We had just gotten the kids to bed.
Me: Ready for some Designated Survivor?
B: Lauren, I want to talk to you about something.
B: I want you to hear me out completely.
B: I think sometimes you assume the worst about me…when it comes to Wes.
Me: No I don’t! B, I would never do that to you.
B: For example, today when we were talking on the phone and I had talked to Ethan and Layla and I asked if you guys were headed home…You immediately assumed I had forgotten about Wes.
Me: Well, you didn’t ask to talk to him.
B: Lauren, I was merely asking a question. Me forgetting Wes is not a plausible scenario. He is a spiritual son to me now. God has designed us to become one family. I would never, could never, forget about our son Wes.
My frame was stationary, my heart felt stagnant.
Then he asked something of me.
B: Would you be willing to trust me? And when I say trust me, I mean to believe the best about the situation…and me?”
I could feel his words making knots between my shoulder blades. The rigidity in my back amplified. His words felt awful, only because I knew they were true.
I couldn’t respond right away. I needed some time. Time to sort this out. After a couple days, some good consciousness emerged and I saw it. He was right. I hadn’t believed the best about the man I just married.
I used to think the idea of your past affecting your present was a bunch of hogwash. I’d hear women talk about it on and off and I didn’t buy a lick of it…until this, when I saw that it was me.
For years I witnessed the relationship between Wes and his biological father. Without going into the appalling details, I’ll share that my “mama bear” mode was in full-blown status more occasions than it wasn’t. It dawned on me that I spent seven years, seven months and twenty nine days, in a steady mindset: protection of Wes. It now seemed that once-needed defense had regrettably rolled over into my new marriage and I didn’t even know it.
But then I dried my eyes and looked at it all again.
I had become aware and I wanted to remedy this situation. I wanted to combat these nasty contemplations and also the habitual responses that accompanied them. (But this had been a seven-year dependency. How on earth do you fix something like that?)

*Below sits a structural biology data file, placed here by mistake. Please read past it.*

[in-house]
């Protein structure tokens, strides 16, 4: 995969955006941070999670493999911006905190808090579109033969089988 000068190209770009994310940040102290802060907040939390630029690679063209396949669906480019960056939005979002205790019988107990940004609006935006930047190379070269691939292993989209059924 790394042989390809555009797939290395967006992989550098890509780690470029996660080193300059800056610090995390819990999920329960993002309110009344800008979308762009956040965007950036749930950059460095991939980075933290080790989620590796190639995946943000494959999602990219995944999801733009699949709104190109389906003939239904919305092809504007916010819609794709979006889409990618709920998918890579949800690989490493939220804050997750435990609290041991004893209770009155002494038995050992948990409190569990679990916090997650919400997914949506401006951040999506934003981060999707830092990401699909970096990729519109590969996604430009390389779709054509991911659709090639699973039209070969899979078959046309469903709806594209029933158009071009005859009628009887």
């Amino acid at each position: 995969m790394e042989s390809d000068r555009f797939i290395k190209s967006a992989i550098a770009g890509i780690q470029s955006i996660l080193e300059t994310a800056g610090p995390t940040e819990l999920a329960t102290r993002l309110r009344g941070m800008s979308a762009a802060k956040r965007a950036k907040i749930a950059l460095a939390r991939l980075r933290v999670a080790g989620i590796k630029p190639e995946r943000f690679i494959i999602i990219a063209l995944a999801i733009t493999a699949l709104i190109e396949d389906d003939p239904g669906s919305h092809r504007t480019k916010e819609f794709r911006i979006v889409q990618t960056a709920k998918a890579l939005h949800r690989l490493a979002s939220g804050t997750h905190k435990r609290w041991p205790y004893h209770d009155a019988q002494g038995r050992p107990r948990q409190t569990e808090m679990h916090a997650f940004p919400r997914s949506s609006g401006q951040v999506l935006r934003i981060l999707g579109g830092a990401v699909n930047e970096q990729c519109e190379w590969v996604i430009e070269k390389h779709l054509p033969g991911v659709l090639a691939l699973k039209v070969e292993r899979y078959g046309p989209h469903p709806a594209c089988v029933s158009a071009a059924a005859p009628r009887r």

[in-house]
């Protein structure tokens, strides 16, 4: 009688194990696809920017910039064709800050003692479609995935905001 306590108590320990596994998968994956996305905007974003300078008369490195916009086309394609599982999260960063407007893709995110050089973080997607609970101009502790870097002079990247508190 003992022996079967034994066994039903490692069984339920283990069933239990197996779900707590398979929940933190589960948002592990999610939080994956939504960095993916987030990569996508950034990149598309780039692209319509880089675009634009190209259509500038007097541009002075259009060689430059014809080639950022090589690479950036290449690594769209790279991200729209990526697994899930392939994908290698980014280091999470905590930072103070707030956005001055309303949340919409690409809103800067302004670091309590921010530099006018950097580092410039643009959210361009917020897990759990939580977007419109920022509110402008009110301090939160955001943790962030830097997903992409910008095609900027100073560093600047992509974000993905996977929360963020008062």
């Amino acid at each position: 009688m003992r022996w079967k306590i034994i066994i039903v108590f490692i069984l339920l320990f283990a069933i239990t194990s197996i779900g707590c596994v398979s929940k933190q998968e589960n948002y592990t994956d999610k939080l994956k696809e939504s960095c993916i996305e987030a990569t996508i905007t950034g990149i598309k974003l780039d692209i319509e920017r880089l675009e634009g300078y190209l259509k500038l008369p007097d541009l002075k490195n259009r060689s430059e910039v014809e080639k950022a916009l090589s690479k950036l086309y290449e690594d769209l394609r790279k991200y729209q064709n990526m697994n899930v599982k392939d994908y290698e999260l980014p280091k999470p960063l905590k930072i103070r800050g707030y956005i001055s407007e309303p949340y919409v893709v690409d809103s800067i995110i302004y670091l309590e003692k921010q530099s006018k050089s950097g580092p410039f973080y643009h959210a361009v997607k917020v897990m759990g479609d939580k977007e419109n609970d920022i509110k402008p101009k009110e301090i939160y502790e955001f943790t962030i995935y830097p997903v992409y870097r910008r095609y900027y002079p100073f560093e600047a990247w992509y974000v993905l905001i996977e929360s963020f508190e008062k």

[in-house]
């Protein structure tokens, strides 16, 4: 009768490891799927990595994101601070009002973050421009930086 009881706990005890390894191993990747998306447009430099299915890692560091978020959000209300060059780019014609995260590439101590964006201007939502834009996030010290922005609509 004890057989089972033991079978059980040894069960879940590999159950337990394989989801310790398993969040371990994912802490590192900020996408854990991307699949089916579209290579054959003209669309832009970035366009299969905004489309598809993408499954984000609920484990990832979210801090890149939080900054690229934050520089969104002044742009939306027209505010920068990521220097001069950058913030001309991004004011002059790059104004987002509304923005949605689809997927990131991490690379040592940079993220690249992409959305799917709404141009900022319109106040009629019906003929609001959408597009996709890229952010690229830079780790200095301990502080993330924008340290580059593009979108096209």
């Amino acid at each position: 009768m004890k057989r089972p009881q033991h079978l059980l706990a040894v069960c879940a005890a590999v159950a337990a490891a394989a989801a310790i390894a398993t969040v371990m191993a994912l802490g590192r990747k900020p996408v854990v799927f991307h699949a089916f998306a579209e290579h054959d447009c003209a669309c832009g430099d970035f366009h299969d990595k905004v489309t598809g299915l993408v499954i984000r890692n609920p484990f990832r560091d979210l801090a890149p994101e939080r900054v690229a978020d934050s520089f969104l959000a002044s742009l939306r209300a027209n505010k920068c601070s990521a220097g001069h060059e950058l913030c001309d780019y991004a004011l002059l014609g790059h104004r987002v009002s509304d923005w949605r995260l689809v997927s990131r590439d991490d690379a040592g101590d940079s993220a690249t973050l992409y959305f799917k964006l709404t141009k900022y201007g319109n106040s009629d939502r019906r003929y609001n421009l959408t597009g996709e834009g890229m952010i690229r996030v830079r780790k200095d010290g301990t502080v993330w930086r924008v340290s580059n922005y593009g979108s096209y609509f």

I knew I needed a calculated strategy.
I didn’t want to think these thoughts anymore and in reality, none of those thoughts were what I actually believed about B anyway.
So I did two things.
This is the most elementary thing you’ve probably seen an adult do.
I needed to change my thought pattern in advance, as in before the thought came into my mind. This would prepare me, which would make it easier to go to battle against those vile views as I like to call them.
When I was alone and calm, I wrote out the ugly thoughts (tough part). Then I wrote out the beliefs that were true, the accurate certainties I knew about B.
* Disclaimer * The admission of these awful thoughts are real. Some popped in and out, while others loitered for a while. The tension I feel even writing them out is crushing. These judgments are ugly and unfair at best and I hate them.
B forgot about Wes.
This isn’t even logical. We live with him. This is a complete impossibility. God has given B a new spiritual son and I have a new spiritual son and daughter. I would never forget Ethan and Layla. B would never forget Wes. We will always remember the kids God has given us.
At bedtime, did B mean to spend more time in Layla’s and Ethan’s room than Wesley’s?
B would never do that. B is going to give each child exactly what they need at bedtime. If Ethan needs more time, he’ll give Ethan more time. If Wes needs more time, he’ll give Wes that time. If Layla needs more time, he’ll give Layla that time. Neither one of us will show any partiality with our kids.
When he came home, did he hug Wes last on purpose?
B would never want Wes to feel any less loved than Ethan and Layla, just like I would never want Ethan and Layla to feel any less loved than Wes. I fully believe God is going to give each of us a supernatural love for our children because God ordained this family, not us. He will equip us.
Prayer, another elementary point.
At times, B and I are going to fail our kids.
I remembered our family verse, Ephesians 3:14-19:
For this reason I bow my knees before the Father, from whom every family in heaven and on earth is named, that according to the riches of his glory he may grant you to be strengthened with power through his Spirit in your inner being, so that Christ may dwell in your hearts through faith—that you, being rooted and grounded in love, may have strength to comprehend with all the saints what is the breadth and length and height and depth, and to know the love of Christ that surpasses knowledge, that you may be filled with all the fullness of God.
So I decided to pray:
I know our family has been named by you, so right now I am coming to you on behalf of the five of us. I pray that in our harder moments when we let our thoughts give us doubt, please give the five of us your strength. Let the five of us know the breadth, length, height and depth of your love. I pray that during times when B and I mess up, that the fullness of God would fill us all up a little bit more. If we happen to get anything right as parents, I would ask that you make it a little bit sweeter and bless us with your love that surpasses knowledge. We know you’ve put the five of us together and we are holding on to your promise to give us wisdom in every situation we face. We love you and are so grateful for your design.
In Jesus name, amen.
And that is what I’m doing. I’m working to fix it one day at a time with two very rudimentary things: Applying the best of intentions to B by deliberately changing my thought life and asking God to cover all five of us with his knowledge-surpassing love.
Somewhere in the middle of all this, I am bent on dominating this blended thing.